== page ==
[chef] Re: Re: Chef recipe error


Chronological Thread 
  • From: Daniel DeLeo < >
  • To:
  • Subject: [chef] Re: Re: Chef recipe error
  • Date: Tue, 3 Sep 2013 08:34:32 -0700


On Tuesday, September 3, 2013 at 2:13 AM, Tensibai wrote:

Le 2013-09-03 08:39, David Montgomery a √©crit :

 


================================================================================
Error executing action `run` on resource 'execute[source_bashrc]'
================================================================================


Errno::ENOENT
-------------
No such file or directory - source /home/ubuntu/.bashrc


Resource Declaration:
---------------------
# In /home/ubuntu/workspace/Chef/chef-repo/cookbooks/bash/recipes/local.rb

 12: execute "source_bashrc" do
 13:   user "ubuntu"
 14:   command "source /home/ubuntu/.bashrc"
 15:   action :nothing
 16: end
 17:


Quite clear I think, you're trying to execute a command named source by a system call, source is a bult-in inside bash/tcsh/etc.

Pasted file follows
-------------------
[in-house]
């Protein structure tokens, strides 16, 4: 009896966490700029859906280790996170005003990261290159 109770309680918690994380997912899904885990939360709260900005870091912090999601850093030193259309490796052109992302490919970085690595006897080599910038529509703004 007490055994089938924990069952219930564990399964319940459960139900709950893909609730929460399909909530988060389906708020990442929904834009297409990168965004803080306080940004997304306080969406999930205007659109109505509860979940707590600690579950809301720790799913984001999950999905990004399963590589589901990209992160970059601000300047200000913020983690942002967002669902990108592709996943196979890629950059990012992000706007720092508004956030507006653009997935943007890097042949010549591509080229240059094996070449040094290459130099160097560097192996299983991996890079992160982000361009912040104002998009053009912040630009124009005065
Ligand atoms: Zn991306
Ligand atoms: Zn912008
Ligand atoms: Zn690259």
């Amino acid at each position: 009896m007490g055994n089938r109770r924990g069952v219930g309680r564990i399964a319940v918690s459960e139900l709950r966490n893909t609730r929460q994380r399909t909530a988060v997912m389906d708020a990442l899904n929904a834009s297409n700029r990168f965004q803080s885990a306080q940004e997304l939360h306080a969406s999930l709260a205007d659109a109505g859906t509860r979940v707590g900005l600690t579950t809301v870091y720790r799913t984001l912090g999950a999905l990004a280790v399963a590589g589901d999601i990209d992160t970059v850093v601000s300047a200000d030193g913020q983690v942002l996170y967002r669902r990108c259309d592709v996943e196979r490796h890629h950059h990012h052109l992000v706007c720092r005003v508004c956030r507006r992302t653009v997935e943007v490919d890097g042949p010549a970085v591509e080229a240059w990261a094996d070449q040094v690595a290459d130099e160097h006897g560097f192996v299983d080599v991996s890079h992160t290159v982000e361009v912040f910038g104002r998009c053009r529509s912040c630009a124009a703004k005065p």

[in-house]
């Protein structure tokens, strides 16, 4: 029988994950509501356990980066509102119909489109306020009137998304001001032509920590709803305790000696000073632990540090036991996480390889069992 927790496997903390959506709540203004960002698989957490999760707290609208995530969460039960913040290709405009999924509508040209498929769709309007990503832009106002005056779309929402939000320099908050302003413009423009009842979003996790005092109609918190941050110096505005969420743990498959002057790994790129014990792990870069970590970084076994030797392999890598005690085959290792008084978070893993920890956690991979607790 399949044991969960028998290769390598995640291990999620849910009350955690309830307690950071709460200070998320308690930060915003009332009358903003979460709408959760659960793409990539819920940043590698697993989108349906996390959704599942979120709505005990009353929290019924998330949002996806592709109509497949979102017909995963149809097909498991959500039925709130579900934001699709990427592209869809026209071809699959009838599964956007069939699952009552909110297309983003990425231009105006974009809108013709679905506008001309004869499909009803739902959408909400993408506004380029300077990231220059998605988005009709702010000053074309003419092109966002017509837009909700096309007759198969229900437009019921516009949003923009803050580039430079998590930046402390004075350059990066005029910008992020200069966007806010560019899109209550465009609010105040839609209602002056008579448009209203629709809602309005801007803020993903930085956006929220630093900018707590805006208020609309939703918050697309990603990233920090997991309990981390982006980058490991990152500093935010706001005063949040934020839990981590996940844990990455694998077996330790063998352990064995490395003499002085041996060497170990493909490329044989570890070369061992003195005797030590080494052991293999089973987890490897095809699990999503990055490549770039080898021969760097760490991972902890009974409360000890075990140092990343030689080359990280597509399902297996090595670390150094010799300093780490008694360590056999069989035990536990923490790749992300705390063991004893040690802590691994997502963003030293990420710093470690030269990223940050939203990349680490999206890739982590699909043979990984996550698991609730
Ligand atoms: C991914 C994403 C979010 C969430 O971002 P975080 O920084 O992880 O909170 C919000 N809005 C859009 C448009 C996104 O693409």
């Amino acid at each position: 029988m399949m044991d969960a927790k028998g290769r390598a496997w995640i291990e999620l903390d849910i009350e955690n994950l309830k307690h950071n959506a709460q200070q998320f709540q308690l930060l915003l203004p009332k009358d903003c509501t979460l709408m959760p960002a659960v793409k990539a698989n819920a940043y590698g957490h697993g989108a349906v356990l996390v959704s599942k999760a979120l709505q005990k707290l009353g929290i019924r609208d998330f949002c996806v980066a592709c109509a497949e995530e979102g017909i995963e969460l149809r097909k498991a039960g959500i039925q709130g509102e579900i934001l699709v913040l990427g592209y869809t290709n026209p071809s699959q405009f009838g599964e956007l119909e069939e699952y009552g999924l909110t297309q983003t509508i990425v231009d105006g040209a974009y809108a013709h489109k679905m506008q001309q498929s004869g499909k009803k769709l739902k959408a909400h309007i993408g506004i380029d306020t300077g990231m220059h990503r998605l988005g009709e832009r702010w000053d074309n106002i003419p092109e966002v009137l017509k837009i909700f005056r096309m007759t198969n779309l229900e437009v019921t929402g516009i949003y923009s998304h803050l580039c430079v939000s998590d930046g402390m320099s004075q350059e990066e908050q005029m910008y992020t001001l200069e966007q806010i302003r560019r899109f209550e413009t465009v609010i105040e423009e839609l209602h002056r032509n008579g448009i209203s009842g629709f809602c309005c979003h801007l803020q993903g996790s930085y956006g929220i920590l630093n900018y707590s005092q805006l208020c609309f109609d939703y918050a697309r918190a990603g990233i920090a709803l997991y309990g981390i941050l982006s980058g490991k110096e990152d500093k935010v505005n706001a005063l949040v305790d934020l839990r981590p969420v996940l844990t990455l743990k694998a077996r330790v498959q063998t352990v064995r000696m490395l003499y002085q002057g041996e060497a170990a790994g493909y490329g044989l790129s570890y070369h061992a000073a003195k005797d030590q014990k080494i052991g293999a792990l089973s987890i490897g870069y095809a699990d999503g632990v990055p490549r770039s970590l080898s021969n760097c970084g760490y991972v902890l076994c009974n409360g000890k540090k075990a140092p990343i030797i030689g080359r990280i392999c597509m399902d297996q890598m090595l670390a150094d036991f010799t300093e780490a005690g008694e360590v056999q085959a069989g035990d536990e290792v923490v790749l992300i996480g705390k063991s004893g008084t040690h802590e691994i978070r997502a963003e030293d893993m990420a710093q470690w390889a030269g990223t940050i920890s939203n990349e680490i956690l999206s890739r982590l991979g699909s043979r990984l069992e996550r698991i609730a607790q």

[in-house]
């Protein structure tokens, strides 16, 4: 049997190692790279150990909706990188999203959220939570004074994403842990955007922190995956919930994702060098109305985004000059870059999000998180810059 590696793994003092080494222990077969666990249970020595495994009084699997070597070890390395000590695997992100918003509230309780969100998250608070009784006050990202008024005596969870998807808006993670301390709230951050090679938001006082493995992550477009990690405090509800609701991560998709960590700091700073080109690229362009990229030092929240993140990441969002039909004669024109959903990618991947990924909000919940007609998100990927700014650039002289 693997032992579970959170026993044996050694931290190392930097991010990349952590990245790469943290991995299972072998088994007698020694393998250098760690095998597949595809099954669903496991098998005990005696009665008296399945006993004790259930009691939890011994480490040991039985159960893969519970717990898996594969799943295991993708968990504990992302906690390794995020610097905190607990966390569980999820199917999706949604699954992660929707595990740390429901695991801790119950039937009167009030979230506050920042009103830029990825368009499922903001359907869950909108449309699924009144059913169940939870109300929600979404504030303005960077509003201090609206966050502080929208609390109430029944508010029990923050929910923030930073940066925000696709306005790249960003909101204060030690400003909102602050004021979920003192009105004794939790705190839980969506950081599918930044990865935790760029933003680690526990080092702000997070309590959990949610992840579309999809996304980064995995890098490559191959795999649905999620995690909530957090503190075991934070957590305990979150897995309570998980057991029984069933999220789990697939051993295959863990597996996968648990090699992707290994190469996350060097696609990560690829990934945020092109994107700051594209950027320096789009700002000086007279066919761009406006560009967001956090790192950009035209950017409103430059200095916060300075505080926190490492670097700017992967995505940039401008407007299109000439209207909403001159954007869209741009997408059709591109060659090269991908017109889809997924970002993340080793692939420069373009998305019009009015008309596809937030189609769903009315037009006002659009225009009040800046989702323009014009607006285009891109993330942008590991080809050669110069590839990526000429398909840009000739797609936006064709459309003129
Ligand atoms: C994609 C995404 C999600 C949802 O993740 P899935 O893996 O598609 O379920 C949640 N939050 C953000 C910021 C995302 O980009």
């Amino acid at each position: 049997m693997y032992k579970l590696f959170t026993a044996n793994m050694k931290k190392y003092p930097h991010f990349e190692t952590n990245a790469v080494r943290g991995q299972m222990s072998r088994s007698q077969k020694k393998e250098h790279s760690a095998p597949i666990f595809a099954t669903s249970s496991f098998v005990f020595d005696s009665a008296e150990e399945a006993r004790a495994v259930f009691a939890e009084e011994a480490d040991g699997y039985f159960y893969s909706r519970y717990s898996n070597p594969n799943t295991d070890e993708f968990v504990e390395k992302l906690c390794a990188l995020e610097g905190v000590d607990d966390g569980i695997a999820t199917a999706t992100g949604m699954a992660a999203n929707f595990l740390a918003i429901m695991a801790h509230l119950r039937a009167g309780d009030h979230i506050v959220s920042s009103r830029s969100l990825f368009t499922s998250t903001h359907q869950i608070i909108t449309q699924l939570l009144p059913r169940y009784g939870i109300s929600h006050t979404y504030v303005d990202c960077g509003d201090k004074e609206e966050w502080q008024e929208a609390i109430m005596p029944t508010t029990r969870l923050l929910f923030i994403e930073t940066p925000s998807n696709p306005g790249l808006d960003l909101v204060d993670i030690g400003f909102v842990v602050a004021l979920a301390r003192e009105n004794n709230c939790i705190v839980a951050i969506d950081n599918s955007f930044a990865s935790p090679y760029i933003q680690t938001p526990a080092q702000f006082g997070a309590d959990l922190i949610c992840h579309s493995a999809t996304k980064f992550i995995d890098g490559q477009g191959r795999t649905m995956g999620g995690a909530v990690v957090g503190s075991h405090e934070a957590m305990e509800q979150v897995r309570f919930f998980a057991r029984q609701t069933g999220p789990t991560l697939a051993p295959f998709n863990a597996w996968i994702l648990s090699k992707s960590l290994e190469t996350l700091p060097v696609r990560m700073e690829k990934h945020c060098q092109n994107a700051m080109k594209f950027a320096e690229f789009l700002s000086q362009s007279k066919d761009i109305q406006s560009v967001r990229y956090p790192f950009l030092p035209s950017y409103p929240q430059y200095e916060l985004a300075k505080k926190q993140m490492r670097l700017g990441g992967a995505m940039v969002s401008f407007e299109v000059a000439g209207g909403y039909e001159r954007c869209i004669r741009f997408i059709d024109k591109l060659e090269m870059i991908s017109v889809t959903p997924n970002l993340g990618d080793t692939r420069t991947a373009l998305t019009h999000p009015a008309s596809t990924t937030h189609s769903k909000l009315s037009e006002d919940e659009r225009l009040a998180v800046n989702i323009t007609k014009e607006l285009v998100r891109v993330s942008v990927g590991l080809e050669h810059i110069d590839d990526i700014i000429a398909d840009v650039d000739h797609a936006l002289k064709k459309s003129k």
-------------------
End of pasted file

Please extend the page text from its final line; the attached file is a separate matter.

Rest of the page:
Change your resource to be bash.

Seen on docs.opscode.com for the execute resource:

Sourcing a file

The execute resource cannot be used to source a file (e.g. command "source filename"). The following example will fail becausesource is not an executable:

execute "foo" do
  command "source /tmp/foo.sh"
end

Instead, use the script resource or one of the script-based resources (bashcshperlpython, or ruby). For example:

bash "foo" do
  code "source /tmp/foo.sh"
end

regards,

Tensibai
 
Additionally, this command isn't going to have the result you're expecting. UNIX processes inherit environment variables from their parent process, but changing environment variables in the child won't affect the parent (if this wasn't the case, changes to things like HOME and PATH would propagate all the way back up to init, and then back down to other users' shells and such).

If you need to set environment variables so that every command chef executes has access to them, then you need to set them via ruby's ENV, for example:

  ENV["PATH"] = "/opt/something/bin:" + ENV["PATH"]

If you only need to set the environment for one or two commands, you can do this with the `environment` attribute of the execute resource: http://docs.opscode.com/resource_execute.html#attributes

HTH,
-- 
Daniel DeLeo




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